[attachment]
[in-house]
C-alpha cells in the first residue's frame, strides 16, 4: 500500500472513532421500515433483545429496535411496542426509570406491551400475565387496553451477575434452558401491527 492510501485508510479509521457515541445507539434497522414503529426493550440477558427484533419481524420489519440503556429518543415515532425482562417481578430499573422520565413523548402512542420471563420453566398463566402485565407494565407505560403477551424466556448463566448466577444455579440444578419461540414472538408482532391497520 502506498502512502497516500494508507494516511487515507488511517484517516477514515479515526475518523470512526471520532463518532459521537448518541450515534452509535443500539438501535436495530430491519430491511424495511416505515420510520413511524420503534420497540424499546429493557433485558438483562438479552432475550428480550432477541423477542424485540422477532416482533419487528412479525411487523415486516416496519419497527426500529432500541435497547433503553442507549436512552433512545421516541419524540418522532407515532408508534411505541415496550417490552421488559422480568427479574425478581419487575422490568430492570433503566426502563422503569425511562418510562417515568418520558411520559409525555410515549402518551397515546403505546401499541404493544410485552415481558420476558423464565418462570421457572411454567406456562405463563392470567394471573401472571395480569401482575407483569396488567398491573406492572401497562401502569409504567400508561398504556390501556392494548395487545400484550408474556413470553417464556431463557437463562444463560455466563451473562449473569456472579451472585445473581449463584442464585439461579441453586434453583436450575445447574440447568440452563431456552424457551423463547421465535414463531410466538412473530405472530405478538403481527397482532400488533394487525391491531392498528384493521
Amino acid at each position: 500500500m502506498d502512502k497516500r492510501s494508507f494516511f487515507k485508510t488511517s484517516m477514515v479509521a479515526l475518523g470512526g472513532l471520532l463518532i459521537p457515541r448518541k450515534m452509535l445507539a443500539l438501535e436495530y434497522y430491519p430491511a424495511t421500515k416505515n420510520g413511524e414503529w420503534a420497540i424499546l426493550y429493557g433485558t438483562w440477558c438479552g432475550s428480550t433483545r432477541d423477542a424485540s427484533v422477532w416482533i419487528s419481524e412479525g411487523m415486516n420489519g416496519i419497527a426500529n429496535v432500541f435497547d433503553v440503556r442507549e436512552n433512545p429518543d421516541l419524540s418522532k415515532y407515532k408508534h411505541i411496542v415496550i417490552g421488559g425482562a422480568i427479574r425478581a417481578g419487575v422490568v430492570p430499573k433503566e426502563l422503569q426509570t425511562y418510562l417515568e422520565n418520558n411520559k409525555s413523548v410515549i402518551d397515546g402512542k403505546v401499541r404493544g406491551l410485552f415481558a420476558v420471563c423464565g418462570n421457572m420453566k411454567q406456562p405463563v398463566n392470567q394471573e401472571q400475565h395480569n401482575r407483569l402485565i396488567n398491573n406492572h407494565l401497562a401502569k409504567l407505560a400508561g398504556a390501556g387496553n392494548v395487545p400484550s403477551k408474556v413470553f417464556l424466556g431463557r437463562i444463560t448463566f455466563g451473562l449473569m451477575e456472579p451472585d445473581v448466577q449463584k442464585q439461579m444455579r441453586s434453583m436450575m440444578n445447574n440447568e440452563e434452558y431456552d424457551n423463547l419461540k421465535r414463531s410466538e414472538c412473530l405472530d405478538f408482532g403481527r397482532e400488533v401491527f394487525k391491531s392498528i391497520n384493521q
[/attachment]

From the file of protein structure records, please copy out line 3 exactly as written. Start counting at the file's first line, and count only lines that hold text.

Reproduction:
Amino acid at each position: 500500500m502506498d502512502k497516500r492510501s494508507f494516511f487515507k485508510t488511517s484517516m477514515v479509521a479515526l475518523g470512526g472513532l471520532l463518532i459521537p457515541r448518541k450515534m452509535l445507539a443500539l438501535e436495530y434497522y430491519p430491511a424495511t421500515k416505515n420510520g413511524e414503529w420503534a420497540i424499546l426493550y429493557g433485558t438483562w440477558c438479552g432475550s428480550t433483545r432477541d423477542a424485540s427484533v422477532w416482533i419487528s419481524e412479525g411487523m415486516n420489519g416496519i419497527a426500529n429496535v432500541f435497547d433503553v440503556r442507549e436512552n433512545p429518543d421516541l419524540s418522532k415515532y407515532k408508534h411505541i411496542v415496550i417490552g421488559g425482562a422480568i427479574r425478581a417481578g419487575v422490568v430492570p430499573k433503566e426502563l422503569q426509570t425511562y418510562l417515568e422520565n418520558n411520559k409525555s413523548v410515549i402518551d397515546g402512542k403505546v401499541r404493544g406491551l410485552f415481558a420476558v420471563c423464565g418462570n421457572m420453566k411454567q406456562p405463563v398463566n392470567q394471573e401472571q400475565h395480569n401482575r407483569l402485565i396488567n398491573n406492572h407494565l401497562a401502569k409504567l407505560a400508561g398504556a390501556g387496553n392494548v395487545p400484550s403477551k408474556v413470553f417464556l424466556g431463557r437463562i444463560t448463566f455466563g451473562l449473569m451477575e456472579p451472585d445473581v448466577q449463584k442464585q439461579m444455579r441453586s434453583m436450575m440444578n445447574n440447568e440452563e434452558y431456552d424457551n423463547l419461540k421465535r414463531s410466538e414472538c412473530l405472530d405478538f408482532g403481527r397482532e400488533v401491527f394487525k391491531s392498528i391497520n384493521q